Just a word about apple butter-- don't make it. Every time I make it, I say to myself that I will never make apple butter again. It just takes way too long to push the pulp through a sieve. I have tried many different methods, and all of them are time consuming. (Tonight I used cheesecloth and a colander.) Once you've finally got some strained pulp to work with, it takes a long, long time to cook down, and you have to stir it constantly or it will scorch. Altogether, sterilizing the jars and equipment, chopping the apples and rhubarb, the initial cooking, the sieving process, cooking down the butter, filling jars, and processing in the hot water bath took about two and a half hours tonight, all for six little jars! But it is delicious. I guess that's why each year I "forget" and make it once again.
Monday, September 14, 2009
As well as his use of colour, he also does some really interesting things with texture and line. He works in a variety of media.
As I am beginning to dabble just a bit in making images again, I am curious about exploring other media. Oils are my usual medium of choice. . . but I am thinking about branching out. Maybe it will help me get out of this very long "dry" period.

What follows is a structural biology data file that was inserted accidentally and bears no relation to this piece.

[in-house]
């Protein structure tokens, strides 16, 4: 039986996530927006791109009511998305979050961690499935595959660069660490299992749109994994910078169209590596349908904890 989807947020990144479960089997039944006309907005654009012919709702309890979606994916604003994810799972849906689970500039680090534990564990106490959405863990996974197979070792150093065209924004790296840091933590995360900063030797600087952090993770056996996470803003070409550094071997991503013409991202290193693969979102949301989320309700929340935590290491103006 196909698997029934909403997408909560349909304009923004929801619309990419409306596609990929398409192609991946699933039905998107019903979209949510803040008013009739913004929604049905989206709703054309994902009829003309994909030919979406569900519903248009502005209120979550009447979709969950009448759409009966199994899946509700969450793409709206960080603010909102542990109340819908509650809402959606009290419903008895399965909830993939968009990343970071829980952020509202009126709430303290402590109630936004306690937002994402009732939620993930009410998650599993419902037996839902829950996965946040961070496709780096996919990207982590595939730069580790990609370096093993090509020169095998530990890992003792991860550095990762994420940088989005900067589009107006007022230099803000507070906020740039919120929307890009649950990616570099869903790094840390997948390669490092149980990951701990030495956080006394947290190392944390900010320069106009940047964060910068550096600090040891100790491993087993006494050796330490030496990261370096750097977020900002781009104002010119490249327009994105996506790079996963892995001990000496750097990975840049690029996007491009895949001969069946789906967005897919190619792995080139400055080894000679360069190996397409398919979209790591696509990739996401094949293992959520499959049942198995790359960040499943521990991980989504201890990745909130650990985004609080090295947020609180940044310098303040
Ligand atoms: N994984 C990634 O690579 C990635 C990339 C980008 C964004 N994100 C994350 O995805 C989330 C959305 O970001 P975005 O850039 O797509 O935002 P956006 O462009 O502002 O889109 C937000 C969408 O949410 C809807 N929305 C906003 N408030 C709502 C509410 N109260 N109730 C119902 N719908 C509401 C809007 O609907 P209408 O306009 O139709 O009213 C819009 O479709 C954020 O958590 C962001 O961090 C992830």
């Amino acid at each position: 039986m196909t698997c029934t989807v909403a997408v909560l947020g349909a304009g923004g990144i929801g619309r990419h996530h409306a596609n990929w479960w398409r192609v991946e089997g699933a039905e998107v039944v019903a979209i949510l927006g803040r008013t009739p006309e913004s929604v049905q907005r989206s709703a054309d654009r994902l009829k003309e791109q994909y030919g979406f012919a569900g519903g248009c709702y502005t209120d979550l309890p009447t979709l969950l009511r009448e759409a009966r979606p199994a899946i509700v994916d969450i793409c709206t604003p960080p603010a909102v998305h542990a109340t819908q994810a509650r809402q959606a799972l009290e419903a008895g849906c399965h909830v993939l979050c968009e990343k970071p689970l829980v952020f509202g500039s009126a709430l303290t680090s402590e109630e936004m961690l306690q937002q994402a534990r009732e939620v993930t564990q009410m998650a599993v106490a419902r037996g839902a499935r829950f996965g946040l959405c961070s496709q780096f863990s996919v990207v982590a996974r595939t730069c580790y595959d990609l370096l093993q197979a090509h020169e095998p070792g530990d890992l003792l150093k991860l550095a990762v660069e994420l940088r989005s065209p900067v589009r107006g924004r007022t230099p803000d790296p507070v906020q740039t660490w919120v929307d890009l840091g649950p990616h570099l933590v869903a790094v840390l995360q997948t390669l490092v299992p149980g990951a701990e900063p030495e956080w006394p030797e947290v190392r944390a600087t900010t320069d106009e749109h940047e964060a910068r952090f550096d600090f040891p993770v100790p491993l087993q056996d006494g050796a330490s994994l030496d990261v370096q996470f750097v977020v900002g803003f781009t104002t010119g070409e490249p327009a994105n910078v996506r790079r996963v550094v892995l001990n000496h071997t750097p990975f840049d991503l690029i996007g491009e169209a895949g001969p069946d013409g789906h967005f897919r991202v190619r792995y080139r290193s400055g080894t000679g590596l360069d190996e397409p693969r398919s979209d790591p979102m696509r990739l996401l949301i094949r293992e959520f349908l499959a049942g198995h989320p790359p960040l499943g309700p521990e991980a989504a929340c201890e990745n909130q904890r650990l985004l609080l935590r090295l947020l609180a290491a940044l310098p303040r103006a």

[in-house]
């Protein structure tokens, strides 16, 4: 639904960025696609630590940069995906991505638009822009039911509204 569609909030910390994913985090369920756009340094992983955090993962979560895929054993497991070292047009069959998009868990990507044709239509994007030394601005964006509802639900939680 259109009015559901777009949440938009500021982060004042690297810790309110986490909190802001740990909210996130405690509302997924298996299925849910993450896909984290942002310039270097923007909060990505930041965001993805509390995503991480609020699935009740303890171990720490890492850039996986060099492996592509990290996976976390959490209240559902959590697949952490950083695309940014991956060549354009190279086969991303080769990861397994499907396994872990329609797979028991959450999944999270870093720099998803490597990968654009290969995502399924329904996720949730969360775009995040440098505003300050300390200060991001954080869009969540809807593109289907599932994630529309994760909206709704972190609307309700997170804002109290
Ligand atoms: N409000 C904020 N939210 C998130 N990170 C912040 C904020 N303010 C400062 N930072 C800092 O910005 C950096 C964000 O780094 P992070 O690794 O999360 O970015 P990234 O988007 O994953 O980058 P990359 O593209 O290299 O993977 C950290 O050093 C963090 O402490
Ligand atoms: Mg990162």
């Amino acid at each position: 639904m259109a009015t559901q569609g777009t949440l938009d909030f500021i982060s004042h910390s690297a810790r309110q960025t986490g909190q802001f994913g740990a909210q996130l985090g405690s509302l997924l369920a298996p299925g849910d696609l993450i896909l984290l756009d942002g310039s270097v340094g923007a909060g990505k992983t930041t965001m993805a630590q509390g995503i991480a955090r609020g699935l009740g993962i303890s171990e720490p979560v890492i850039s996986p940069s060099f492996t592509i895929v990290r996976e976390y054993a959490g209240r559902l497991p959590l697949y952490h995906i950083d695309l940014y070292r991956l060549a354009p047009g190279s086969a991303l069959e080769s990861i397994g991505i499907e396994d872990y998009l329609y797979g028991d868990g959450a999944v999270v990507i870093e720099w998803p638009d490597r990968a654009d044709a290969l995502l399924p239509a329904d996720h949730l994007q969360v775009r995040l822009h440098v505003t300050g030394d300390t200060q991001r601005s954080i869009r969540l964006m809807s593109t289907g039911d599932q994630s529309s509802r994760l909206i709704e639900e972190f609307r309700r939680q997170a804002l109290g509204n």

Saturday, September 12, 2009
Friday, September 11, 2009
Wednesday, August 12, 2009
A painting a day. . . I am green with envy.
Wednesday, August 5, 2009
A myth dating from August 4, 1577, tells of a black dog appearing during a thunderstorm in a church in Bungay, Suffolk, killing two people and injuring a third. The same day, a similar black dog appeared in a church in nearby Blythburgh and people died there as well. Bob Trubshaw summarizes a number of folkloric accounts of black dogs, and another interesting website specifically on the August 4 events is at everything2.
Our black dog is medium sized, has brown eyes rather than red ones, and is merely high strung -- not ghostly and ominous. She's not a hell hound, just a brat.
Monday, August 3, 2009
Essentially, he points out that going on a quest to "find one's voice" is counterproductive; it will have precisely the opposite of the desired effect and will yield writing that is bland and twice chewed over. Instead of navel gazing and fretting about how one appears to others (I am taking liberties with my paraphrasing here), he instructs writers to focus on what they want to write about, and to be aware of who their readers are. He cites portions of an essay written by Kathy Acker, who describes the quest for writer's voice as akin to wanting to be godlike and control the meanings that can be taken from one's writing -- something that narrows possibilities and puts writing in a cage. In contrast, Acker sees writing as play, and eschews all rules.